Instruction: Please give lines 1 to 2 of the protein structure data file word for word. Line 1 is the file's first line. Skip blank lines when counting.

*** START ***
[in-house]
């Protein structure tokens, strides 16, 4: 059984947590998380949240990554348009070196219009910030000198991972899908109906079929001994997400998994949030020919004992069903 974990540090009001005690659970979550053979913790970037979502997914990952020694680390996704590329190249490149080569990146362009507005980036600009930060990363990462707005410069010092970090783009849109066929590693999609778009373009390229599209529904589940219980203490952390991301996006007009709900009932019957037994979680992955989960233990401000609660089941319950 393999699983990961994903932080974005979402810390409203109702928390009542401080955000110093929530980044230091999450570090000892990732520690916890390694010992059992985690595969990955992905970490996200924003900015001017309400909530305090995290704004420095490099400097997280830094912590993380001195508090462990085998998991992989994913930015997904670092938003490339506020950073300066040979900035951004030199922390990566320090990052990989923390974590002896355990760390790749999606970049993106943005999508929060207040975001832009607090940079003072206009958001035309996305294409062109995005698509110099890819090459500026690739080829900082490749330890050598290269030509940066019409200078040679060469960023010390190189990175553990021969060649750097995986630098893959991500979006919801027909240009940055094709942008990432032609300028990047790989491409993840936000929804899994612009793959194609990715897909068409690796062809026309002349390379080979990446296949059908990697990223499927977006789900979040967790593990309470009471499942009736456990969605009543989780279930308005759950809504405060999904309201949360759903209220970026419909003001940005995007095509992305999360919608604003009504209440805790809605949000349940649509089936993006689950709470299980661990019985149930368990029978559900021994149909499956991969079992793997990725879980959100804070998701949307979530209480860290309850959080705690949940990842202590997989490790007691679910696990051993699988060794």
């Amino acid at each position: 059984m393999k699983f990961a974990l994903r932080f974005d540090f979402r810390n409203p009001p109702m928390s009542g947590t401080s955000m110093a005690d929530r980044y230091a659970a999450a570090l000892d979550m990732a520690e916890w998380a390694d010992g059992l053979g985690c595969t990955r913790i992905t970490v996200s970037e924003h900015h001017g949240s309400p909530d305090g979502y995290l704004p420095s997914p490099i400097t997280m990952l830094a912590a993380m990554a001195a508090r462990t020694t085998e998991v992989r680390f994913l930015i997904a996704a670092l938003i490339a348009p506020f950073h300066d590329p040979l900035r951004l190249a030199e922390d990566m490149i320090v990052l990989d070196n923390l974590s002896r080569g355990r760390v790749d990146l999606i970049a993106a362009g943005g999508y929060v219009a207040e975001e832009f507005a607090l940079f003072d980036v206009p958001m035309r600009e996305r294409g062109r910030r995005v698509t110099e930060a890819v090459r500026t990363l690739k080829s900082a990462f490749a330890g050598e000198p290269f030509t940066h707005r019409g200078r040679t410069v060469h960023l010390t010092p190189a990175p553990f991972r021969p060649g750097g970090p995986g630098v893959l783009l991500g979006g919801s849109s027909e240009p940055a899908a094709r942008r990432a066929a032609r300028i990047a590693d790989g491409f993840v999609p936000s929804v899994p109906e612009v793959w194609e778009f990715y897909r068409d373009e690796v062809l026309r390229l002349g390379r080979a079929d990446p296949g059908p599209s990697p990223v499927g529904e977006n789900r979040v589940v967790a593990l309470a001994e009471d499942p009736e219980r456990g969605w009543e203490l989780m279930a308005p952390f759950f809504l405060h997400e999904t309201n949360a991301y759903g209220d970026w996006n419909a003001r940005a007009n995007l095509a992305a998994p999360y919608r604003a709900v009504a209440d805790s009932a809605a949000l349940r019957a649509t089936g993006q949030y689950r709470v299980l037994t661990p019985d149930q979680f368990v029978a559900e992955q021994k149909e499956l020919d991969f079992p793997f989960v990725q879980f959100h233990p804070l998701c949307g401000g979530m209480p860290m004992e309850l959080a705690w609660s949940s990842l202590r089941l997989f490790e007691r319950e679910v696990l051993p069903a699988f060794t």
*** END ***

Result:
[in-house]
């Protein structure tokens, strides 16, 4: 059984947590998380949240990554348009070196219009910030000198991972899908109906079929001994997400998994949030020919004992069903 974990540090009001005690659970979550053979913790970037979502997914990952020694680390996704590329190249490149080569990146362009507005980036600009930060990363990462707005410069010092970090783009849109066929590693999609778009373009390229599209529904589940219980203490952390991301996006007009709900009932019957037994979680992955989960233990401000609660089941319950 393999699983990961994903932080974005979402810390409203109702928390009542401080955000110093929530980044230091999450570090000892990732520690916890390694010992059992985690595969990955992905970490996200924003900015001017309400909530305090995290704004420095490099400097997280830094912590993380001195508090462990085998998991992989994913930015997904670092938003490339506020950073300066040979900035951004030199922390990566320090990052990989923390974590002896355990760390790749999606970049993106943005999508929060207040975001832009607090940079003072206009958001035309996305294409062109995005698509110099890819090459500026690739080829900082490749330890050598290269030509940066019409200078040679060469960023010390190189990175553990021969060649750097995986630098893959991500979006919801027909240009940055094709942008990432032609300028990047790989491409993840936000929804899994612009793959194609990715897909068409690796062809026309002349390379080979990446296949059908990697990223499927977006789900979040967790593990309470009471499942009736456990969605009543989780279930308005759950809504405060999904309201949360759903209220970026419909003001940005995007095509992305999360919608604003009504209440805790809605949000349940649509089936993006689950709470299980661990019985149930368990029978559900021994149909499956991969079992793997990725879980959100804070998701949307979530209480860290309850959080705690949940990842202590997989490790007691679910696990051993699988060794």